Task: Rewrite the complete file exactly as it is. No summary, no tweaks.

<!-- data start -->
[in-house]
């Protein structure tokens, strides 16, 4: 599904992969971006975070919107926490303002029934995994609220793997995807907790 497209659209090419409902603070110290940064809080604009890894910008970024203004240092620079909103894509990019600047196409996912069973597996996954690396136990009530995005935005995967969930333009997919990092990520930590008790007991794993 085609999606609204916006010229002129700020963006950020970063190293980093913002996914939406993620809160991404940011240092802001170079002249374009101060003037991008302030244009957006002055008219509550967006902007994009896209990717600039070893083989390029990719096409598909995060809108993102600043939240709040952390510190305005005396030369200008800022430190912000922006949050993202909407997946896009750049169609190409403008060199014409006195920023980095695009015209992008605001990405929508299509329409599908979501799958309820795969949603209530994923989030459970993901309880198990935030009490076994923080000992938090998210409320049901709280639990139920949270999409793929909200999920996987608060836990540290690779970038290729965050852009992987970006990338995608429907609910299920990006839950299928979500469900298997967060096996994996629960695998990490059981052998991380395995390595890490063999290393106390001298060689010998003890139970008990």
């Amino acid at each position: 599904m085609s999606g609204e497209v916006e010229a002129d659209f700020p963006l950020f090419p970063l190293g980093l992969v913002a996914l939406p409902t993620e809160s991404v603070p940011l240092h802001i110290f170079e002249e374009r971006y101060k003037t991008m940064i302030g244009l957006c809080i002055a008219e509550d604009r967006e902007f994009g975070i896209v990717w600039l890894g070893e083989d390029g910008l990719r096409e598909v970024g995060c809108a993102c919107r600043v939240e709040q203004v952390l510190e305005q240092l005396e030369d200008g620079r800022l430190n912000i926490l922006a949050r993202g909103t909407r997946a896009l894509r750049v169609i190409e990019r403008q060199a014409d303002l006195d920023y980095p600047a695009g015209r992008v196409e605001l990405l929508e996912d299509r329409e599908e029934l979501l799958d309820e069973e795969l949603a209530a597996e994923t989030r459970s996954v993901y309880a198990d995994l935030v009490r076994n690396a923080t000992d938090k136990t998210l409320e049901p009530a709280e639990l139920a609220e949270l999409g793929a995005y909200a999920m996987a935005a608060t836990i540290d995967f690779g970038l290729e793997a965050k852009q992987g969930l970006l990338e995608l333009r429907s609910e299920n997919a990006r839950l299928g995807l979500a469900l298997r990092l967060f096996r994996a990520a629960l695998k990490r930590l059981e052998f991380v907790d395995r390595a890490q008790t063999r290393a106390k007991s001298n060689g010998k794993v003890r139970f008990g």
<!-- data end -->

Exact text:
[in-house]
């Protein structure tokens, strides 16, 4: 599904992969971006975070919107926490303002029934995994609220793997995807907790 497209659209090419409902603070110290940064809080604009890894910008970024203004240092620079909103894509990019600047196409996912069973597996996954690396136990009530995005935005995967969930333009997919990092990520930590008790007991794993 085609999606609204916006010229002129700020963006950020970063190293980093913002996914939406993620809160991404940011240092802001170079002249374009101060003037991008302030244009957006002055008219509550967006902007994009896209990717600039070893083989390029990719096409598909995060809108993102600043939240709040952390510190305005005396030369200008800022430190912000922006949050993202909407997946896009750049169609190409403008060199014409006195920023980095695009015209992008605001990405929508299509329409599908979501799958309820795969949603209530994923989030459970993901309880198990935030009490076994923080000992938090998210409320049901709280639990139920949270999409793929909200999920996987608060836990540290690779970038290729965050852009992987970006990338995608429907609910299920990006839950299928979500469900298997967060096996994996629960695998990490059981052998991380395995390595890490063999290393106390001298060689010998003890139970008990």
């Amino acid at each position: 599904m085609s999606g609204e497209v916006e010229a002129d659209f700020p963006l950020f090419p970063l190293g980093l992969v913002a996914l939406p409902t993620e809160s991404v603070p940011l240092h802001i110290f170079e002249e374009r971006y101060k003037t991008m940064i302030g244009l957006c809080i002055a008219e509550d604009r967006e902007f994009g975070i896209v990717w600039l890894g070893e083989d390029g910008l990719r096409e598909v970024g995060c809108a993102c919107r600043v939240e709040q203004v952390l510190e305005q240092l005396e030369d200008g620079r800022l430190n912000i926490l922006a949050r993202g909103t909407r997946a896009l894509r750049v169609i190409e990019r403008q060199a014409d303002l006195d920023y980095p600047a695009g015209r992008v196409e605001l990405l929508e996912d299509r329409e599908e029934l979501l799958d309820e069973e795969l949603a209530a597996e994923t989030r459970s996954v993901y309880a198990d995994l935030v009490r076994n690396a923080t000992d938090k136990t998210l409320e049901p009530a709280e639990l139920a609220e949270l999409g793929a995005y909200a999920m996987a935005a608060t836990i540290d995967f690779g970038l290729e793997a965050k852009q992987g969930l970006l990338e995608l333009r429907s609910e299920n997919a990006r839950l299928g995807l979500a469900l298997r990092l967060f096996r994996a990520a629960l695998k990490r930590l059981e052998f991380v907790d395995r390595a890490q008790t063999r290393a106390k007991s001298n060689g010998k794993v003890r139970f008990g």